Scientists have captured an image of a black hole for the first time since Einstein first predicted their existence a century ago, according to Wired. While astrophysics have found overwhelming evidence for their existence since then, the new development marks the first actual photograph of the phenomenon, which took eight telescopes on five continents, hundreds of researchers, and data “equivalent to 5000 years of mp3 files” to produce.

Sheperd Doeleman, the project director of the Event Horizon Telescope, announced the results at a joint press conference that was live-streamed worldwide.

“Black holes are the most mysterious objects in the Universe. We’ve been at this for so long. When you work at this field for a long time, you get a lot of intermediate results. We could have seen a blob — and we have seen blobs. We could have seen something that was unexpected. But we didn’t see something that was unexpected. We saw something so true. We saw something that really had a ring to it.”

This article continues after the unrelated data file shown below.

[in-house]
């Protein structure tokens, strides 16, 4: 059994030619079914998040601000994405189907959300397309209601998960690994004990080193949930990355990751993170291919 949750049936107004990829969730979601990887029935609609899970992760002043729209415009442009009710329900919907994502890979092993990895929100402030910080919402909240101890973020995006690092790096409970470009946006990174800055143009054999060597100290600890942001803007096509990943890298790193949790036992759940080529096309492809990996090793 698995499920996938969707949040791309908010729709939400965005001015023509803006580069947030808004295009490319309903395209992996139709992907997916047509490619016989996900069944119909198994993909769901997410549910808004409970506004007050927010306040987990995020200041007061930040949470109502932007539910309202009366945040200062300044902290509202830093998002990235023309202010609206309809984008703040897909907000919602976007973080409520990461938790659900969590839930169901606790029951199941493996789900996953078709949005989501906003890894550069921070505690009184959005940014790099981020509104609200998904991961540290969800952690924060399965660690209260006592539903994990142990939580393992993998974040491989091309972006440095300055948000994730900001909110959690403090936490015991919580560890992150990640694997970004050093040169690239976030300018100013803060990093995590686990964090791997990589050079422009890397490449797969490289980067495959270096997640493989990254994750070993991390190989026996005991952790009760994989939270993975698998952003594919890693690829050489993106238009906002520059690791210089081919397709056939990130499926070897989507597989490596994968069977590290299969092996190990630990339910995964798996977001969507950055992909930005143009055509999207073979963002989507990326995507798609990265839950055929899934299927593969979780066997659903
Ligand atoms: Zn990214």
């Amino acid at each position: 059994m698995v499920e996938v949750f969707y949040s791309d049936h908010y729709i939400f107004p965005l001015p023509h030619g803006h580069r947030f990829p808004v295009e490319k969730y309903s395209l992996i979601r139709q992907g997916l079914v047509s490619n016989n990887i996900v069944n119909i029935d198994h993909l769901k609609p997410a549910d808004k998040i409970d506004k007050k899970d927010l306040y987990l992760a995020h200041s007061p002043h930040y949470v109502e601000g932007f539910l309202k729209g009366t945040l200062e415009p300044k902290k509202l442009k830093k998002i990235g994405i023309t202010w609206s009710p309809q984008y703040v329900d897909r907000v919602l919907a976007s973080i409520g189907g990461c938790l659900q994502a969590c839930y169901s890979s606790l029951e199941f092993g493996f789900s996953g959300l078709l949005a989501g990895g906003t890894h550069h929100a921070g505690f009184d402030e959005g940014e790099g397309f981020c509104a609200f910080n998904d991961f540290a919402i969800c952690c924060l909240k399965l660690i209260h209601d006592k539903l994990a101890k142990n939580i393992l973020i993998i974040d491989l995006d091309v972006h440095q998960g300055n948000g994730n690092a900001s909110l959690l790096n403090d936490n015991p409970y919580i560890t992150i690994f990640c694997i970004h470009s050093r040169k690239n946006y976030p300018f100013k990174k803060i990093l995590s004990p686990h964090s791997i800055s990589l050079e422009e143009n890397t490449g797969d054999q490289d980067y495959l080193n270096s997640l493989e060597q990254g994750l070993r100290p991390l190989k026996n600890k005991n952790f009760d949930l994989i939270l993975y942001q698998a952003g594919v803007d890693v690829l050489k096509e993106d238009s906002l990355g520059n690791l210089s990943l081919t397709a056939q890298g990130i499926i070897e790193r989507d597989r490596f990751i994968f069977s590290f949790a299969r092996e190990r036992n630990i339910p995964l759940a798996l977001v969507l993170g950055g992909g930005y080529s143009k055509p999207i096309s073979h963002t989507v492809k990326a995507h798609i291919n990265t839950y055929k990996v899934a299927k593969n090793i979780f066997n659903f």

The Event Horizon Telescope is not a single telescope, but a collection of eight radio telescopes around the world, which were focused on the same areas of space in April of 2017.

The details of the development were published in the journal Astrophysical Journal Letters.

Researchers described the black hole as “a monster”; at 40 billion kilometers across, it is more than three million times the size of Earth. It’s 500 million trillion kilometers away.

According to one of the leaders of the project, Professor Heino Falcke of Radboud University in the Netherlands, “it is one of the heaviest black holes that we think exists. It is an absolute monster, the heavyweight champion of black holes in the Universe.”

Falcke first conceived of the project as a PhD student in 1993, when it was widely considered impossible.

The image shows a dark circle surrounded by a bright ring, which is brighter than all the stars in the galaxy combined. At the dark center, gas is pulled into the black hole, from which light can’t escape. The image confirms what many theoretical physicists predicted a black hole would look like.

Capturing an image will allow researchers to further investigate black holes. Scientists still aren’t sure what leads to the bright ring around the center, or what happens to an object once it enters a black hole.

Katie Bouman, a 29-year-old MIT computer science graduate student, created the algorithm that ultimately pieced together data from the telescope network, and led tests to verify that the image was not the result of a technical error.

According to Bouman:

“We’re a melting pot of astronomers, physicists, mathematicians and engineers, and that’s what it took to achieve something once thought impossible.”

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